The discriminative ability was stronger for the updated D+F 2011 with an area under the receiver operating curve of 0.73 (AUC; 95% confidence interval [CI] 0.70–0.76; Fig. 4) compared with an AUC of 0.70 (CI 0.67–0.73) for the initial D+F prediction model (p < 0.001). The discriminative ability differed between the 25 clinical sites (Supplementary material, Online Figure 2). The logistic regression analysis with random intercept for the site showed a significant effect of the method with a coefficient equal to 0.44. This corresponds to an odds ratio of 1.55 (95% CI 1.29–1.86; Table 2). Thus, this result is in favour of the updated D+F model. There is also substantial variability between sites measured by the variance of the random intercepts with a value of 0.14.

Fig. 4
figure4

Comparison of the discriminative power of pre-test probability prediction models. The discriminative ability was higher for the updated D+F 2011 compared with the initial D+F prediction model. The AUC, which is a parameter of the discriminative ability, was 0.73 for the updated D+F (AUC; 95% confidence [CI] interval 0.70–0.76). The initial D+F had an AUC of 0.70 (95% CI 0.67–0.73; p < 0.001)

Table 2 Logistic regression analysis with random effects

As a result of the NET reclassification analysis, there is an improvement due to the updated D+F model (NRI categorical 0.11 95% CI (0.05–0.16); p < 0.001; Table 3). Thus, using a cutoff value of 50% PTP for CAD, the updated D+F model particularly reclassifies patients without CAD but with a PTP of ≥ 50% to a PTP < 50% compared with the initial D+F model.

Table 3 NET reclassification index

Discussion

The results of this multi-centre European study show the following:

  1. 1.

    The PTP calculated by the D+F model (initial and statistically updated version) relevantly overestimates the actual prevalence of CAD in patients clinically referred for ICA and CT with stable chest pain.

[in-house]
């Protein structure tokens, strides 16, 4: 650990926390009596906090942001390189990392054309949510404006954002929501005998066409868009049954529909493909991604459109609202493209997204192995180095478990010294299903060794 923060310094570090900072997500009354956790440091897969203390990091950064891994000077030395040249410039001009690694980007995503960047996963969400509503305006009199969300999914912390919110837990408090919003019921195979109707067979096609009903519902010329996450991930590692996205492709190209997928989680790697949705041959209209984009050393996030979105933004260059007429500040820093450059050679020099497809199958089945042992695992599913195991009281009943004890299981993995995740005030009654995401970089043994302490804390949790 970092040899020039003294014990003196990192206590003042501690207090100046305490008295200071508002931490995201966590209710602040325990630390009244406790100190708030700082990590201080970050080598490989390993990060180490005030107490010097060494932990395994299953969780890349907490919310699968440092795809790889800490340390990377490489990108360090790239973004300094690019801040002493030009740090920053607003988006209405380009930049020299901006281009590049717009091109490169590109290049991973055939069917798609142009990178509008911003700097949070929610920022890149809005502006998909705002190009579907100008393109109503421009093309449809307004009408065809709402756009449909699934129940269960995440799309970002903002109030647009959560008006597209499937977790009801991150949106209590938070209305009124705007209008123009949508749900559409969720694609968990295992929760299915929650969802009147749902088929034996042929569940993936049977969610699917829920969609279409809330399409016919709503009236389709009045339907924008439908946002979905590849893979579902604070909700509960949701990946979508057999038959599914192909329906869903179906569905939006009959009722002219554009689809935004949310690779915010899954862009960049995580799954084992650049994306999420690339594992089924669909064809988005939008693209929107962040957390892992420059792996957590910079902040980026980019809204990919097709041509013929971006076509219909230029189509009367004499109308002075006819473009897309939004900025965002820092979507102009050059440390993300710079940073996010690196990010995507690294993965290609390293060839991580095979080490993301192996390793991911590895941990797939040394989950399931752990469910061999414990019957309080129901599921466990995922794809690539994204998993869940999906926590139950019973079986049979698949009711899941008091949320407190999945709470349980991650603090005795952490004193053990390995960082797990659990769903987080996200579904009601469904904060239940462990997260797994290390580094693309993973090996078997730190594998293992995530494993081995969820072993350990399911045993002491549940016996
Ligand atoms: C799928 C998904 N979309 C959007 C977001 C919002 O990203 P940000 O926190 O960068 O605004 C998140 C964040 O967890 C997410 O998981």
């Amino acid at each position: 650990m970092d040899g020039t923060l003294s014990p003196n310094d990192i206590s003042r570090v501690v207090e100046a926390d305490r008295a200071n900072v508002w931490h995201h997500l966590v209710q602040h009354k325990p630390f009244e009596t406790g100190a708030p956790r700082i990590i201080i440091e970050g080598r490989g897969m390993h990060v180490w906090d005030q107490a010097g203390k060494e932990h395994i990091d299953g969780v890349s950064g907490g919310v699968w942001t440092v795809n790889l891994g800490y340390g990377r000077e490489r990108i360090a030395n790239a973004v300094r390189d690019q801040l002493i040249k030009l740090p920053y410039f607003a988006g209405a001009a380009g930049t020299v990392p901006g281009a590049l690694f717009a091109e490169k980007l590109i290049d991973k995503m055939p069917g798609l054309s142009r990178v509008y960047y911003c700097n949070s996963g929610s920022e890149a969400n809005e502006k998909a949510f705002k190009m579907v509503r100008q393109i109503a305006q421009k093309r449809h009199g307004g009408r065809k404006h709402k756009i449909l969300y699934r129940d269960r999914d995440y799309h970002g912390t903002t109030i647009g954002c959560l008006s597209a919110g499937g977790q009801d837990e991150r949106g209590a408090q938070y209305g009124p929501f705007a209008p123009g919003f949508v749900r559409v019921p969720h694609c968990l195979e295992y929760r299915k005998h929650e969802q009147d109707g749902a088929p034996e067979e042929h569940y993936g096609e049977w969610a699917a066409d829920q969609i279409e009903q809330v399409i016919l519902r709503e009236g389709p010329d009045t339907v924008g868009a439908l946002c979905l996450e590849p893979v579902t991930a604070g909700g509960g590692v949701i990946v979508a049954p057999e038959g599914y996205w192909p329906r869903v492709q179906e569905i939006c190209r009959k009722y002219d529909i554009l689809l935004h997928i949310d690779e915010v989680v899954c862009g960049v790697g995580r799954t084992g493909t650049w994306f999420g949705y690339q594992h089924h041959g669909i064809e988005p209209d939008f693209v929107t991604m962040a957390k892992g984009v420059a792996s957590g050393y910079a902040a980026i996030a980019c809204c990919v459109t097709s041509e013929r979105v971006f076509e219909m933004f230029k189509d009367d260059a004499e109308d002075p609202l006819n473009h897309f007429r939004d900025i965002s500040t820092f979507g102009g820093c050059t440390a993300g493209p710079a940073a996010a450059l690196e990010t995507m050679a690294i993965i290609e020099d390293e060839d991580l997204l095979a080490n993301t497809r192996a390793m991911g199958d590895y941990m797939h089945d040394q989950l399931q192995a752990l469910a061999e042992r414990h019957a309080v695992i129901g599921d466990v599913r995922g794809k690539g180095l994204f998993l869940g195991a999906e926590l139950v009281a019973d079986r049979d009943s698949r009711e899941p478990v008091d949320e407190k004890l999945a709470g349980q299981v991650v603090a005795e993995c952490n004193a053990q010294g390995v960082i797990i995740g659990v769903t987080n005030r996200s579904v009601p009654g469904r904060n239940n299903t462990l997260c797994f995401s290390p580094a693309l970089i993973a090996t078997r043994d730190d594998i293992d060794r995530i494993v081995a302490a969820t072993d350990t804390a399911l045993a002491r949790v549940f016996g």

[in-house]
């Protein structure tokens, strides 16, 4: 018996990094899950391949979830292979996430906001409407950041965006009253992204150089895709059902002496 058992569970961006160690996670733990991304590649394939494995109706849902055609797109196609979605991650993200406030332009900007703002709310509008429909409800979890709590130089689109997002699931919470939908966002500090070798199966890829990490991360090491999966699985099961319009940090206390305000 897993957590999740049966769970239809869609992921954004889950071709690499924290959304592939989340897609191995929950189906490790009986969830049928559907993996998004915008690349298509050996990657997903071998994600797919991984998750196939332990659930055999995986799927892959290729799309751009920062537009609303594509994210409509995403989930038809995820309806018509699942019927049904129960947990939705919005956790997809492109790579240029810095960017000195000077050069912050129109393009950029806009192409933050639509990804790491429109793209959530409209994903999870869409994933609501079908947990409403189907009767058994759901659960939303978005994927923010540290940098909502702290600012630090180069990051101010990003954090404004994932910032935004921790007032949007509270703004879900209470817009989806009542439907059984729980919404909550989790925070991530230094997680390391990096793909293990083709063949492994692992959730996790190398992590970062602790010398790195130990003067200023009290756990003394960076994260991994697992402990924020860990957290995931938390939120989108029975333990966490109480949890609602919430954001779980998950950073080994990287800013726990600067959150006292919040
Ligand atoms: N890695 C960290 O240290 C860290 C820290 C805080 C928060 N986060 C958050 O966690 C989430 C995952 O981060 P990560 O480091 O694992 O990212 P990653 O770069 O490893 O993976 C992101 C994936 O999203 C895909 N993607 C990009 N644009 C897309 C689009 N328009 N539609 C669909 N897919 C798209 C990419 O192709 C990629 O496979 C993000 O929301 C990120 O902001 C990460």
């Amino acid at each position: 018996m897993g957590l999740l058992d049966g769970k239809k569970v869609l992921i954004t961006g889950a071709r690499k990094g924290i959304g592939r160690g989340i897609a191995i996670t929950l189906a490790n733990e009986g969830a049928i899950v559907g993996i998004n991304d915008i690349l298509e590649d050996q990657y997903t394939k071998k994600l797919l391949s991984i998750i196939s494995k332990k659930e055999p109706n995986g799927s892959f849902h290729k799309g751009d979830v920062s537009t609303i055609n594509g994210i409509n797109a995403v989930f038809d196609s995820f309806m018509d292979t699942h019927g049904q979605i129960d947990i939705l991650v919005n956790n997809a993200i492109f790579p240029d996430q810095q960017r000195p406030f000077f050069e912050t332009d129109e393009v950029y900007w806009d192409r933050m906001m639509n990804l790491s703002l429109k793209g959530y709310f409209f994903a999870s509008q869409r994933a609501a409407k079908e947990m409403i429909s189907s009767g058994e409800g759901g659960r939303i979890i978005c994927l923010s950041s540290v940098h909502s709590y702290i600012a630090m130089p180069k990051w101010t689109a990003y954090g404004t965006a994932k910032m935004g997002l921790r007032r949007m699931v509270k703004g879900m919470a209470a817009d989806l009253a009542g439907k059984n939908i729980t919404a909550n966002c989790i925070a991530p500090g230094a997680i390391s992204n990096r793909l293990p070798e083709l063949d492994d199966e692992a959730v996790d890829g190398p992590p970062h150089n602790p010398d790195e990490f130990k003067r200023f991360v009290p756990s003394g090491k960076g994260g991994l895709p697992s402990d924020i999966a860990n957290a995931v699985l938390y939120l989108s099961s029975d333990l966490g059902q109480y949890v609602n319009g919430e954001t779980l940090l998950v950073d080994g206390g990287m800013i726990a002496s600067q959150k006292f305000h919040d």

2. 2.

    The updated D+F performs slightly better than the initial D+F.

  3. 3.

    Overestimation is higher in patients clinically referred to CT than in those clinically referred to ICA.

  4. 4.

    There is tremendous variability in the diagnostic accuracy of PTP assessment between different clinical sites which were trained in the basic concept of PTP assessment and evaluation of chest pain type.

Interpretation of the results in the clinical context

In this multi-centre clinical trial, we compared the CAD PTP estimation of the initial D+F with the updated D+F in a non-selective pragmatic cohort of both patients referred on clinical grounds to CTA as well as ICA. Our trial shows that the statistically updated D+F has a slightly higher discriminative ability and therefore tends to estimate the CAD probability more accurately than the initial D+F [13, 16]. For patients routinely scheduled for ICA, the clinical estimation of PTP was more exact than for patients referred for CTA. Possibly, the reason is not primarily the diagnostic test itself for which the patients are scheduled, but the clinical presentation which resulted in the decision to refer the patients for either diagnostic test [22]. In our patient population, the prevalence was higher for the patients scheduled for ICA than for the CT patients. In this non-randomised study setting, this is logical from the clinical point of view, since ICA offers the possibility of subsequent treatment with angioplasty and coronary stenting.

Our results show variable prevalence of obstructive CAD in patients routinely scheduled for ICA and CTA for the 25 clinical sites included in our analysis. Since the prevalence of disease influences the accuracy of the applied clinical tests, it is highly important to know the local disease prevalence [10]. As our study sites are spread across Europe, multiple factors affect the local disease prevalence and discriminative ability. Overestimation of PTP of CAD will lead subsequently to increased downstream diagnostic testing which increases the possibility of adverse events and costs for the health care system. As recent studies have shown [23], the prevalence of obstructive CAD is relatively low in patients electively referred to ICA/CT to evaluate stable chest pain.

Comparison with other studies

This study includes a large-scale prospective European cohort with both CTA and ICA being the combined gold standard in a non-specified patient cohort. Recent scientific data on the clinical application of PTP calculation in patients with suspected CAD are rare.